Author Topic: Pantin Technique  (Read 2054 times)

Offline JasonC

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Re: Pantin Technique
« Reply #25 on: February 23, 2018, 02:48:54 pm »
... when I weight the croll, it causes the cam to remain open....and slips. ...
I've had the croll looked at and there's nowt wrong with it....I now just put it down to crap technique.

Has anyone else experienced this?

Yes - but only when I'd inadvertently put the croll on the wrong way round, so that it rested at right-angles to my chest rather than flat.  Somebody pointed it out, but I thought "don't fuss, it'll be reet", but it wasn't really...  There's a lesson there, somewhere ;)

Offline Simon Wilson

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Re: Pantin Technique
« Reply #26 on: February 23, 2018, 03:09:50 pm »
I think there is a possibilty that some people struggle because they are not using a pantin on the best foot. Other people might not completely agree with this. I think you need to first ask yourself the question, which is my strongest foot? If you were prusicking with one leg, which leg would it be? If you answer, the right foot, then you need to buy a left foot Pantin and put it on your left foot.

That's what I did and I took to it straight away. I had a bit of joint trouble with my left ankle so I thought I'd try the other foot and I bought a right foot Pantin. I gave it a good go over quite a few caving trips but I was never anywhere near as happy as with a Pantin on my left foot and felt that I would never fully master it.

Maybe other people are happy with whatever Pantin they start with, maybe some people don't favour one leg as much and maybe some people can use a Pantin on either foot - I don't know.

Offline pwhole

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Re: Pantin Technique
« Reply #27 on: February 23, 2018, 03:42:30 pm »
I'm 'right-footed', and never got on with the Pantin there, so bought a left and never looked back. I think your strongest leg should always be in the footloop. Just to confuse matters on straps, when I bought a replacement 'old style' strap, I found out that Petzl only supplied 'right' versions. So on both of my current Pantins the straps are on backwards, though it still works the same. And as Alastair mentioned, it's always on the inside of the foot, with the cam facing backwards.

Offline Simon Wilson

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Re: Pantin Technique
« Reply #28 on: February 23, 2018, 03:51:52 pm »
I'm 'right-footed', and never got on with the Pantin there, so bought a left and never looked back. I think your strongest leg should always be in the footloop. Just to confuse matters on straps, when I bought a replacement 'old style' strap, I found out that Petzl only supplied 'right' versions. So on both of my current Pantins the straps are on backwards, though it still works the same. And as Alastair mentioned, it's always on the inside of the foot, with the cam facing backwards.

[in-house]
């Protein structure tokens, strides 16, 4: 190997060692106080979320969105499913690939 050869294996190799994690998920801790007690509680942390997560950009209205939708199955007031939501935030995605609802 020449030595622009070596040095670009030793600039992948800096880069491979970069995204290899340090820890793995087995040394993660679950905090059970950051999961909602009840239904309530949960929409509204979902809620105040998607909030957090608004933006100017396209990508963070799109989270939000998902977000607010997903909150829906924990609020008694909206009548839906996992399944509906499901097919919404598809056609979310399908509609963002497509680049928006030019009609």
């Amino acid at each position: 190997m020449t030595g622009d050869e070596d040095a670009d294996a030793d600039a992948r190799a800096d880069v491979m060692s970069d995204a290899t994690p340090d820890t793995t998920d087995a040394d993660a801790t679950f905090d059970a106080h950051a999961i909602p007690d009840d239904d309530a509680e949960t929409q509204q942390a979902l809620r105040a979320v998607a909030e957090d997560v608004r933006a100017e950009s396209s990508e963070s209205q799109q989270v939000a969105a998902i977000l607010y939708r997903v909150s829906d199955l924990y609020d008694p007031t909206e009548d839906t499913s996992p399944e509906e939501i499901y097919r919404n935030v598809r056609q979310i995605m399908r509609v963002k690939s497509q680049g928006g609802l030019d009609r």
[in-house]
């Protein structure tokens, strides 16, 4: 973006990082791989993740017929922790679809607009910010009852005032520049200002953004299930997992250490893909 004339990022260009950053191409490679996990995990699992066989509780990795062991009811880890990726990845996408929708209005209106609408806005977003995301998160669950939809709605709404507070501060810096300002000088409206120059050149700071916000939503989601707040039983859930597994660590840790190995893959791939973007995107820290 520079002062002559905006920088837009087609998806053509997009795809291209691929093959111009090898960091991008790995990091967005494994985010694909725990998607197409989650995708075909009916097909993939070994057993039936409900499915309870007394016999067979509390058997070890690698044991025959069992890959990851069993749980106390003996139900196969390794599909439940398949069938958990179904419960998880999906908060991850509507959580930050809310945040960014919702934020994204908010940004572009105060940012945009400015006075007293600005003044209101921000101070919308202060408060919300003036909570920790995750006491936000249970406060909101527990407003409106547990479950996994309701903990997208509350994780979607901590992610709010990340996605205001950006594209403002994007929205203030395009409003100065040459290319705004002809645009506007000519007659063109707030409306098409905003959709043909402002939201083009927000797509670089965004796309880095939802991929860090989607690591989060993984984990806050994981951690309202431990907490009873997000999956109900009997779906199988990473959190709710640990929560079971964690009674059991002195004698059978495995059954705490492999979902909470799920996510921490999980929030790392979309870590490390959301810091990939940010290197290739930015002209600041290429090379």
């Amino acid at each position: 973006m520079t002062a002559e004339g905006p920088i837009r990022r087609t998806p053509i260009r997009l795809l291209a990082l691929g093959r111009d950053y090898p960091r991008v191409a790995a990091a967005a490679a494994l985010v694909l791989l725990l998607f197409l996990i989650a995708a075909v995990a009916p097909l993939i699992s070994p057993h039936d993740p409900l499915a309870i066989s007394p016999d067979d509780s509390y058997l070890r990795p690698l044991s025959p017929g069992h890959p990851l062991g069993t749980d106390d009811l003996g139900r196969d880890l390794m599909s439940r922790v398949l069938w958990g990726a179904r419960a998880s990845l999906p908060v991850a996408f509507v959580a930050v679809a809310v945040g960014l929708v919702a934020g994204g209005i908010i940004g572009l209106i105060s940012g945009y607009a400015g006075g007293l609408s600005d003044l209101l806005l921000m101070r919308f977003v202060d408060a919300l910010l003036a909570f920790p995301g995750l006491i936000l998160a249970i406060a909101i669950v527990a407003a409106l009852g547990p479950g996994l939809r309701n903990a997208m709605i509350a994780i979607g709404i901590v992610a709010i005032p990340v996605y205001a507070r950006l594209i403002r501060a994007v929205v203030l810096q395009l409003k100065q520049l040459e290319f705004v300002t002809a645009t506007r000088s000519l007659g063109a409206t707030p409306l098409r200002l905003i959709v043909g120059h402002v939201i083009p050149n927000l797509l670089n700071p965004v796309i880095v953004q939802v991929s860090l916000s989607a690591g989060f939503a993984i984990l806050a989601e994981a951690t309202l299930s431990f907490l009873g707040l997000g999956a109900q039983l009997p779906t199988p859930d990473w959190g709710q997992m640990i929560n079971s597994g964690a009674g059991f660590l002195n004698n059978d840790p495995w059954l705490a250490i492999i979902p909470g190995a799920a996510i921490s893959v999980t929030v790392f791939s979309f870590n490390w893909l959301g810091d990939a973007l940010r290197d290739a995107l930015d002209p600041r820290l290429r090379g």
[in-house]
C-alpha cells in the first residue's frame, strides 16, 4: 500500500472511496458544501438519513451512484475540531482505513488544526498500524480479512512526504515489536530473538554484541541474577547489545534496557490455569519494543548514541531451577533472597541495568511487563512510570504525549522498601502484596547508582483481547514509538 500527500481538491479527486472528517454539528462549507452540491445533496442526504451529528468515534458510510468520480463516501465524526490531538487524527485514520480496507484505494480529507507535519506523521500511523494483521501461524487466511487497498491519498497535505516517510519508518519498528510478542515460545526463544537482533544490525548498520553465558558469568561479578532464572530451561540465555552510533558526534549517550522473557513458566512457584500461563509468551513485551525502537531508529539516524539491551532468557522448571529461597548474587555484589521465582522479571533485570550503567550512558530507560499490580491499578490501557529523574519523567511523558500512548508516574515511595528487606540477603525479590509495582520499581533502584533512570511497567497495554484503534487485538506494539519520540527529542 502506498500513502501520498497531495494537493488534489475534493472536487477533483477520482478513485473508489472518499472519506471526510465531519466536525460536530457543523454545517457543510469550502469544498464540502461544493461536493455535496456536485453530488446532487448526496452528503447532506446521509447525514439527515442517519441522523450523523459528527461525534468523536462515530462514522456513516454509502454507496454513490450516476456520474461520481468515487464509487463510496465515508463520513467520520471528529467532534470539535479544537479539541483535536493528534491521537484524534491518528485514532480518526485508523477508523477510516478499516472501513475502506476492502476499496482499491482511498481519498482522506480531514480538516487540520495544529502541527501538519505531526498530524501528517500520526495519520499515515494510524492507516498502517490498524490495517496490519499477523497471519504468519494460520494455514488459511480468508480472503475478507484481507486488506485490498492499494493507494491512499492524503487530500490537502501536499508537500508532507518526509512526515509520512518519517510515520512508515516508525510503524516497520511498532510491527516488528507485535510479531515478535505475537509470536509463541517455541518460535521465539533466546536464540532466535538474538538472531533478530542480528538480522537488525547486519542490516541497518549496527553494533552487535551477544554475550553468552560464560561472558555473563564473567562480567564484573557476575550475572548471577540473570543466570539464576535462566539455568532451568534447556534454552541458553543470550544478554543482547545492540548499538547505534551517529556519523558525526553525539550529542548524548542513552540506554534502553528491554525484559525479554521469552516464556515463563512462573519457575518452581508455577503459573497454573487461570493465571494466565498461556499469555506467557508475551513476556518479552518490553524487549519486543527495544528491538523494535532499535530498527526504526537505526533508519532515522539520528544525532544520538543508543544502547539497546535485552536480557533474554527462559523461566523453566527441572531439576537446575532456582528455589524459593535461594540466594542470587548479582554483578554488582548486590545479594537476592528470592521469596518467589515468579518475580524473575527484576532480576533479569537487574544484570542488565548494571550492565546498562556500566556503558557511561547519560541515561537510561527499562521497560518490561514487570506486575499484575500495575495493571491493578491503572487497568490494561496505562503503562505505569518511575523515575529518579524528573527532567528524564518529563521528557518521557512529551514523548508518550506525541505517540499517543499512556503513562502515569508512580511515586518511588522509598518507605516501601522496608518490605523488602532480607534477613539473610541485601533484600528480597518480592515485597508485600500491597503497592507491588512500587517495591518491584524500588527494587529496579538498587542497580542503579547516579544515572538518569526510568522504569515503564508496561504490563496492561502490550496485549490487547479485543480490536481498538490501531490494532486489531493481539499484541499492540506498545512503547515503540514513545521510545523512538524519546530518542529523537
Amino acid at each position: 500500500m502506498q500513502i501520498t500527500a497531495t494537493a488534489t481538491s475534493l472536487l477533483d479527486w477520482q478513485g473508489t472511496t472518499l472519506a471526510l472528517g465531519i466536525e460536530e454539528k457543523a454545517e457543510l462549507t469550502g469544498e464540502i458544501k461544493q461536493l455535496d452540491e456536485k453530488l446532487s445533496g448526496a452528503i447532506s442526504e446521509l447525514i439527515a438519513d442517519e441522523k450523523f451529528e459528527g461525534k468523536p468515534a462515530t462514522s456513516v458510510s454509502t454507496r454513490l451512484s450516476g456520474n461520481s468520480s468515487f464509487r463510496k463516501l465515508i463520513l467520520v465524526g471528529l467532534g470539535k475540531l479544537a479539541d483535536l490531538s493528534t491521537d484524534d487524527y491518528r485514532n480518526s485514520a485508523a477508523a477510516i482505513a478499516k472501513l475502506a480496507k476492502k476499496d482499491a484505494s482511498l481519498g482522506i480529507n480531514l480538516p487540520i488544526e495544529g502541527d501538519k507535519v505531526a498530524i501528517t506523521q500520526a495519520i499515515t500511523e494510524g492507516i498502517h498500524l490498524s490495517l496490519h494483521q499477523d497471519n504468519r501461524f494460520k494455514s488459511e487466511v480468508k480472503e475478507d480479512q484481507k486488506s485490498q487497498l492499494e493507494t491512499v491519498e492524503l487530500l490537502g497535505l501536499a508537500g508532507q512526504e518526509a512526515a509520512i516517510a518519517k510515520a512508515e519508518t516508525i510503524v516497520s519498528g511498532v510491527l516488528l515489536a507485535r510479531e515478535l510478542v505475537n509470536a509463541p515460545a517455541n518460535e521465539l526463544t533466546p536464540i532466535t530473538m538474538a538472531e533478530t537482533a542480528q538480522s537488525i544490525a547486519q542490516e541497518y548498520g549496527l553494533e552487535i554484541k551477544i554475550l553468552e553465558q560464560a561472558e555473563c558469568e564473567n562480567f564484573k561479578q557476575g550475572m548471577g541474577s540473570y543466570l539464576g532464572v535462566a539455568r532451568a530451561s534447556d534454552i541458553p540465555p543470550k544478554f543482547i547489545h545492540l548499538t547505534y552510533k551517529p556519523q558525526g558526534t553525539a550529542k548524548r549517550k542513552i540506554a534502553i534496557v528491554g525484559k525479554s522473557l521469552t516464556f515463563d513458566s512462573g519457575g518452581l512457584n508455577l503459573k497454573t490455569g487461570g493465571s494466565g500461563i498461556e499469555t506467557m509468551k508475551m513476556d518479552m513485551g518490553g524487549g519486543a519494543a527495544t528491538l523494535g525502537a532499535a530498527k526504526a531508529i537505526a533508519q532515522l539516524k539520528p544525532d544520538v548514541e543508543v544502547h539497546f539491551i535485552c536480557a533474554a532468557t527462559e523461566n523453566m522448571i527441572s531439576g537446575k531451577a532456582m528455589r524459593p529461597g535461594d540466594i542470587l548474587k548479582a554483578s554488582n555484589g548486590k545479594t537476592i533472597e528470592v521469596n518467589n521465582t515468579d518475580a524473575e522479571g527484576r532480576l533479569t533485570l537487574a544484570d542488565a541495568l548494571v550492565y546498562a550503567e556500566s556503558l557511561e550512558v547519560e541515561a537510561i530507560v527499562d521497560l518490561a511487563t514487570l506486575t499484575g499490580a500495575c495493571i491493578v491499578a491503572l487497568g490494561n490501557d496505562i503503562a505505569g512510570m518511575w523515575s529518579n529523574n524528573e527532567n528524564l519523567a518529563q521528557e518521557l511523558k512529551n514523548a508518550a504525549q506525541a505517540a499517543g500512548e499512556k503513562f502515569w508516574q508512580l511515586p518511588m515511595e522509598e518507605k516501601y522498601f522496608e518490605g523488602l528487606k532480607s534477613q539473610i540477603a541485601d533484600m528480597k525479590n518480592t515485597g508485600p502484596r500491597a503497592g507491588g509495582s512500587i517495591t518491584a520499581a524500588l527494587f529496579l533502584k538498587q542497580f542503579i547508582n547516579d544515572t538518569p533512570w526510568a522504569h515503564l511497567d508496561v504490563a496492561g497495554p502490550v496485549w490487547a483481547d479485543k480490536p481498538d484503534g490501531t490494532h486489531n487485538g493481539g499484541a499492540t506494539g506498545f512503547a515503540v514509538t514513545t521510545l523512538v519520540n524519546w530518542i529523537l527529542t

Since most people are right footed, if most people prefer a Pantin on the other foot then I would expect Petzl to sell more left foot Pantins and replacement straps. Do most people prefer a Pantin on the opposite foot to their leading foot? Which side Pantin sells most?

Offline pwhole

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Re: Pantin Technique
« Reply #29 on: February 23, 2018, 04:13:47 pm »
Weirdly, Petzl used to advise against using a left-footed Pantin if you were right-handed, as it could make passing rebelays more difficult, though I still struggle to see how. Their explanation of the 'problem' was baffling, but I thought maybe it lost a little in the translation.

And how come no-one ever makes a left-handed chest ascender, while we're at it? All the other bits of ascending kit have both options. It seems a bit unfair on left-handers that's all, as undoing your chest ascender can be a rather important operation! Any left-handers find it a problem?

Offline Mike Hopley

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Re: Pantin Technique
« Reply #30 on: February 23, 2018, 04:55:25 pm »
Weirdly, Petzl used to advise against using a left-footed Pantin if you were right-handed, as it could make passing rebelays more difficult, though I still struggle to see how. Their explanation of the 'problem' was baffling, but I thought maybe it lost a little in the translation.

The theory is that your footloop and safety cord should be "on the same side" -- so if your safety cord is to the left of your chest jammer, your footloop should go on your left leg.

The "standard" French setup puts cowstails on the left, and uses the long cowstail as the safety cord. If the footloop is then on the right foot, they say the footloop "crosses the rope" at rebelays. Their recommendation is then to use two separate cowstails, with the long cowstail on the right (and threaded through the harness closure, to keep it away from the chest jammer).

I have to confess I have never quite understood this. I find it very hard to visualise the problem. Maybe I should just try it and see.